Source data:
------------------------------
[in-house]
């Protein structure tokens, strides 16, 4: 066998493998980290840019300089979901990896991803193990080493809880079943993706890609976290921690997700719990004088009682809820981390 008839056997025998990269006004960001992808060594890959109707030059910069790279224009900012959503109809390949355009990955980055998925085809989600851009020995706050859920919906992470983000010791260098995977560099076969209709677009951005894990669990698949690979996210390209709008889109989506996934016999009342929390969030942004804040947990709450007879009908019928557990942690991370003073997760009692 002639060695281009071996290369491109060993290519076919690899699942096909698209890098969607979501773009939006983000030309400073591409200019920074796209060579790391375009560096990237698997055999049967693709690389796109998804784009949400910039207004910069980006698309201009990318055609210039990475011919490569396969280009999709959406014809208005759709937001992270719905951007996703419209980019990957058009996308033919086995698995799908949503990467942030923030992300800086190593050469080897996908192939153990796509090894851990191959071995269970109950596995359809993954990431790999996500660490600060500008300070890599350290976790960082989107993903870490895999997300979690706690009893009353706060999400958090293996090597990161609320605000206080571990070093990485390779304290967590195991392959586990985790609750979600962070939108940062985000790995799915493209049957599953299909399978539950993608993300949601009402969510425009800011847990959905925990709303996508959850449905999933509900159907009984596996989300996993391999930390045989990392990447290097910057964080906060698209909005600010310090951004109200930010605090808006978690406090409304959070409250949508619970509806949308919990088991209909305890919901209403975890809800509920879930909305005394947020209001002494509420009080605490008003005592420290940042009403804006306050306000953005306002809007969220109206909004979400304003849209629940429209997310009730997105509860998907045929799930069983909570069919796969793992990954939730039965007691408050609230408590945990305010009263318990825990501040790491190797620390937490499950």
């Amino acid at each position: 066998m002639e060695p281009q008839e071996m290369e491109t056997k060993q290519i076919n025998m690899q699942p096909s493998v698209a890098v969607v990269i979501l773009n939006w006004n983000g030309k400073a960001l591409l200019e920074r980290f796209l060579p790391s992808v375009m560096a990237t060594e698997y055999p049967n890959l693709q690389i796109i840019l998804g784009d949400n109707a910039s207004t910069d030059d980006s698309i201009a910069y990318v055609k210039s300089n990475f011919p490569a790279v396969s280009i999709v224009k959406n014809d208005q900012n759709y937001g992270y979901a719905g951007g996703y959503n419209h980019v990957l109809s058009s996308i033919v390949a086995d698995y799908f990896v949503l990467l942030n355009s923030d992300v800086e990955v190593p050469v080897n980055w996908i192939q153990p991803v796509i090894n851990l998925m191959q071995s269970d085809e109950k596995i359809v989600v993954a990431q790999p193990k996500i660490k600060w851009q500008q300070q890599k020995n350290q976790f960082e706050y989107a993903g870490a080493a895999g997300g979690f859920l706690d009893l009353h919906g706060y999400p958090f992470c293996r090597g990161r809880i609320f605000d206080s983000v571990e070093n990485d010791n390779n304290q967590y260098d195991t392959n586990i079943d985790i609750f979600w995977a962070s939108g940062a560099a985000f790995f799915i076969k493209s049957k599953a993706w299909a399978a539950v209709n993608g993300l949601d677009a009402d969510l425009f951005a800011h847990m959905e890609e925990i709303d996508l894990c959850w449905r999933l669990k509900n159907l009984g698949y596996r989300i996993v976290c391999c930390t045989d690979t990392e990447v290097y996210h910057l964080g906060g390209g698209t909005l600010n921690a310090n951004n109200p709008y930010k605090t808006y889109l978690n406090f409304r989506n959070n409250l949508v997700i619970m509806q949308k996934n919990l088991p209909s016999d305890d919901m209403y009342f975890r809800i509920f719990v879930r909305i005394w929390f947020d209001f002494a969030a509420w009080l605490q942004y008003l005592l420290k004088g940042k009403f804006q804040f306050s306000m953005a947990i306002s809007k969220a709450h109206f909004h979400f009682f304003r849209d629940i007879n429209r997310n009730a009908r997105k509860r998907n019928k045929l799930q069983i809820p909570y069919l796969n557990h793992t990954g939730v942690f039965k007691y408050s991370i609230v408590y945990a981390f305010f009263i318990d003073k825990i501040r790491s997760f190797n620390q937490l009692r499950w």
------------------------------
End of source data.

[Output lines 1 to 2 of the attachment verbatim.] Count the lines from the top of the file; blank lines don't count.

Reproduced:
[in-house]
């Protein structure tokens, strides 16, 4: 066998493998980290840019300089979901990896991803193990080493809880079943993706890609976290921690997700719990004088009682809820981390 008839056997025998990269006004960001992808060594890959109707030059910069790279224009900012959503109809390949355009990955980055998925085809989600851009020995706050859920919906992470983000010791260098995977560099076969209709677009951005894990669990698949690979996210390209709008889109989506996934016999009342929390969030942004804040947990709450007879009908019928557990942690991370003073997760009692 002639060695281009071996290369491109060993290519076919690899699942096909698209890098969607979501773009939006983000030309400073591409200019920074796209060579790391375009560096990237698997055999049967693709690389796109998804784009949400910039207004910069980006698309201009990318055609210039990475011919490569396969280009999709959406014809208005759709937001992270719905951007996703419209980019990957058009996308033919086995698995799908949503990467942030923030992300800086190593050469080897996908192939153990796509090894851990191959071995269970109950596995359809993954990431790999996500660490600060500008300070890599350290976790960082989107993903870490895999997300979690706690009893009353706060999400958090293996090597990161609320605000206080571990070093990485390779304290967590195991392959586990985790609750979600962070939108940062985000790995799915493209049957599953299909399978539950993608993300949601009402969510425009800011847990959905925990709303996508959850449905999933509900159907009984596996989300996993391999930390045989990392990447290097910057964080906060698209909005600010310090951004109200930010605090808006978690406090409304959070409250949508619970509806949308919990088991209909305890919901209403975890809800509920879930909305005394947020209001002494509420009080605490008003005592420290940042009403804006306050306000953005306002809007969220109206909004979400304003849209629940429209997310009730997105509860998907045929799930069983909570069919796969793992990954939730039965007691408050609230408590945990305010009263318990825990501040790491190797620390937490499950």